A D.C. Superior Court judge urged Georgetown University officials yesterday to consider setting aside their plans to close the university's 87-year-old dental school, but his request was firmly rebuffed by a university lawyer.
"I urge, I beg you to look deeply into this problem," Judge Eugene N. Hamilton said during a court hearing. "It wouldn't hurt anything to sit down and talk to each other . . . . You see, the courts should not be doing things like this if we can avoid it."
But J. Alan Galbraith, the university's attorney, replied, "There is no possibility that the university would or could change its mind about reopening the dental school. The decision has been made . . . ."
Earlier, the university's president, the Rev. Timothy J. Healy, told the judge that if he issued a preliminary injunction to block the closing, the university would appeal the order.
The university's board of directors, acting on Healy's recommendation, decided in March to phase out the school by mid-1990, citing a looming "financial disaster." No first-year class was enrolled this fall, and deposits were returned to the 120 students who had been admitted. Second, third, and fourth-year classes are continuing.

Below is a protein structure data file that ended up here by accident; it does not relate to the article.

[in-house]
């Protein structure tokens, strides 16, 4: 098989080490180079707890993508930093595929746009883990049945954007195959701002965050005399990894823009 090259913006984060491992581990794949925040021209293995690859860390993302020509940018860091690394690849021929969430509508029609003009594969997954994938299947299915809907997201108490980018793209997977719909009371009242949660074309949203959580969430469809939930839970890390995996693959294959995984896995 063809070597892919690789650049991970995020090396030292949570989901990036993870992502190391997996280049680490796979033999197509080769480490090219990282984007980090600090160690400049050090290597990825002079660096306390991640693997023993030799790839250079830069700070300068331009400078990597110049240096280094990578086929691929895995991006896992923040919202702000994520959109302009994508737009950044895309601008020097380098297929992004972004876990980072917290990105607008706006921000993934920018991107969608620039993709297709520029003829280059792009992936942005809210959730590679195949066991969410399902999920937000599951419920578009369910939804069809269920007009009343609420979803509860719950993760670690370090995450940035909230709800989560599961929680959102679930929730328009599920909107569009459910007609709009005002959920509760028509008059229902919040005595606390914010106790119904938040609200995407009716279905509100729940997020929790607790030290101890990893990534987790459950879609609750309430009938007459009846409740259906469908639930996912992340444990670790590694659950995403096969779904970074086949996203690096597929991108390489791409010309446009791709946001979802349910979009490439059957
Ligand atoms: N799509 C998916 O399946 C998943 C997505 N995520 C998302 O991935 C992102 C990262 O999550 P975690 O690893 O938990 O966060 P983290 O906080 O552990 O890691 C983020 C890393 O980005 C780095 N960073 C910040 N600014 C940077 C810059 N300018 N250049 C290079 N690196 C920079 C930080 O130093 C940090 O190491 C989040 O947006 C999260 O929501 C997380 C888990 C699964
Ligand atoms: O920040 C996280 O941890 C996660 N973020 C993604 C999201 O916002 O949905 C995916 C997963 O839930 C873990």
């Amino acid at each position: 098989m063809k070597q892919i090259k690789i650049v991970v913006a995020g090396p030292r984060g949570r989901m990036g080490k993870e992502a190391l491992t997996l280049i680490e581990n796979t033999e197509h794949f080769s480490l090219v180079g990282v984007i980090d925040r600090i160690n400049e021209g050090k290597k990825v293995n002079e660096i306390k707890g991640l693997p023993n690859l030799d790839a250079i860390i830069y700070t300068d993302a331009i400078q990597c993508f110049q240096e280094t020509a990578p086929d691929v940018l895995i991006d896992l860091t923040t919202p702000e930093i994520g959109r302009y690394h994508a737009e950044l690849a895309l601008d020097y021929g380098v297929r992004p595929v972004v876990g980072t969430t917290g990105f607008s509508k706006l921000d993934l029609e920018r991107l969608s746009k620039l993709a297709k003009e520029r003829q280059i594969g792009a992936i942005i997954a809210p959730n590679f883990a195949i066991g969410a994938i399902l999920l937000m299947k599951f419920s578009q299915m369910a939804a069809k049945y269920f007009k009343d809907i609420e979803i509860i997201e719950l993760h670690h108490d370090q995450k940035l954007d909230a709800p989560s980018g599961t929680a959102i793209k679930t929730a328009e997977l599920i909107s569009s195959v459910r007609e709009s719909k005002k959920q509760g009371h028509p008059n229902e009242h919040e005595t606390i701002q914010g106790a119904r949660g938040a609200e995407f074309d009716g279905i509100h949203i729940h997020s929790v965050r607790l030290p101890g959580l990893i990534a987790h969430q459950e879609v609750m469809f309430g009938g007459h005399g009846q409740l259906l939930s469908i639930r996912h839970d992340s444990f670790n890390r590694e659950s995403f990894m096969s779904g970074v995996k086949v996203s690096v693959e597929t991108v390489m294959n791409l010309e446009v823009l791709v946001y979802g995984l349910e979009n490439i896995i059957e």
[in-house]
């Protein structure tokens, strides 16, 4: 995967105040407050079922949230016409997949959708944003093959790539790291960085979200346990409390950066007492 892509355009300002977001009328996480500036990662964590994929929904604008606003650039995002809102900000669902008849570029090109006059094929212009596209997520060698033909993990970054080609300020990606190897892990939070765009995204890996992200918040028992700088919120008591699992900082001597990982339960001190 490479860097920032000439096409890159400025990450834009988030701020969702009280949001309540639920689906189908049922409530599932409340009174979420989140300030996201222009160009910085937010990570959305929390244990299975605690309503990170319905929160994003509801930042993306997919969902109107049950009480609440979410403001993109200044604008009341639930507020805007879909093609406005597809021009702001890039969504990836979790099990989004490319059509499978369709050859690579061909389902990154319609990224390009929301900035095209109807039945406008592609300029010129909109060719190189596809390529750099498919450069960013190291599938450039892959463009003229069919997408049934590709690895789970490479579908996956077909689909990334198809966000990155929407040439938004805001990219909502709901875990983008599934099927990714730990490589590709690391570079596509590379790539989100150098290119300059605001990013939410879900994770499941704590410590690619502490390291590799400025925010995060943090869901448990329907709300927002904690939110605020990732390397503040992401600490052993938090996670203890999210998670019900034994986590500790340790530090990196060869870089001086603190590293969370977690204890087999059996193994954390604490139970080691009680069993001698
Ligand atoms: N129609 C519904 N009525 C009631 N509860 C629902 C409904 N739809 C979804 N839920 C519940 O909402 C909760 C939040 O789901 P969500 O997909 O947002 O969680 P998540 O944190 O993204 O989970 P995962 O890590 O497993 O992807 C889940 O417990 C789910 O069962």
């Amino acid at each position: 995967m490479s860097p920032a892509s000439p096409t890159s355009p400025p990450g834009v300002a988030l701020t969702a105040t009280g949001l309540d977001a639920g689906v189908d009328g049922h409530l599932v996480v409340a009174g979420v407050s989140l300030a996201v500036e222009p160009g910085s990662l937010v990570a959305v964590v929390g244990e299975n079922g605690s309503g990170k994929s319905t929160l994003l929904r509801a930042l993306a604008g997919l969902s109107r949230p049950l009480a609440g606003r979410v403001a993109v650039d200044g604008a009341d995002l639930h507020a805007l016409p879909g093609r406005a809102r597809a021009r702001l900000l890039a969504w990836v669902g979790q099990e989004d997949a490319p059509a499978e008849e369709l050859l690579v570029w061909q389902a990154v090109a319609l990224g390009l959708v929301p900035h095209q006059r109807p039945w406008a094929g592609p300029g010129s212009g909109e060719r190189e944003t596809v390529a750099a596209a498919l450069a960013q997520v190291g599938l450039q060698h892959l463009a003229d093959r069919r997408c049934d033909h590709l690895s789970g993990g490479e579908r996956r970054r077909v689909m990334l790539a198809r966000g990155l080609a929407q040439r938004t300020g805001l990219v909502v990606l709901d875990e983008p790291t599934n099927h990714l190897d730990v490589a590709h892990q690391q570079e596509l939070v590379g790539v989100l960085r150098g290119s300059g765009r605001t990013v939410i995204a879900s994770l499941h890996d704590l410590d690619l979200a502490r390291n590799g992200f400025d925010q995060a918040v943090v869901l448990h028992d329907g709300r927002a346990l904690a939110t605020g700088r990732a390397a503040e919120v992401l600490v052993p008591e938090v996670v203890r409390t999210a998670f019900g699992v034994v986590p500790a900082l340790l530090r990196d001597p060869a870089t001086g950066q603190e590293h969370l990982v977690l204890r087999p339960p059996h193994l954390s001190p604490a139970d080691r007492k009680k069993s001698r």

Students and faculty members at the dental school sought a court order to require the university to enroll a first-year class, starting in January.
The university has attributed the planned closing to a nationwide decline in the number and quality of students going into dentistry.
In a related development, John Greenbaum, an associate vice president for the university's medical center, testified that a study of Georgetown's Nursing School by the Price Waterhouse accounting firm had "indicated concerns about enrollment . . . and future financial projections . . . very similar to the dental school report." But he added that there has been "no final decision by the board" on the Nursing School's future.
Medical center spokeswoman Cynthia Byers later said closing the nursing program is "not under consideration at this time."
The suit by dental students and faculty members charges Healy and the directors with breach of contract and breach of their fiduciary duty. It contends that the decision to close the school was made with "limited discussion" and in violation of university rules, which mandate consultation with the Faculty Senate.
The school had 570 students last spring and operates a large dental clinic.
Executive Vice President John F. Griffith testified that a Price Waterhouse study last fall projected an annual deficit of $3.6 million by 1992. In December, the board ordered the faculty to prepare a plan to cut costs and raise revenue, but that plan was rejected by Griffith and Healy as unworkable.
Yesterday, Healy said that faculty members had not been told about deliberations over closing the school to prevent news from spreading. "The university's internal business is not for press release," Healy said. "I wanted the board to have as free a terrain as they could."
At the hearing, several witnesses argued that Georgetown might have scaled back its dental program, as many other schools are doing, without closing it.
A Faculty Senate resolution, introduced at the hearing, complained that university officials had violated rules by closing the school without consulting the faculty. Healy argued that "when no more than one school is involved, it is not grist for the Faculty Senate mill."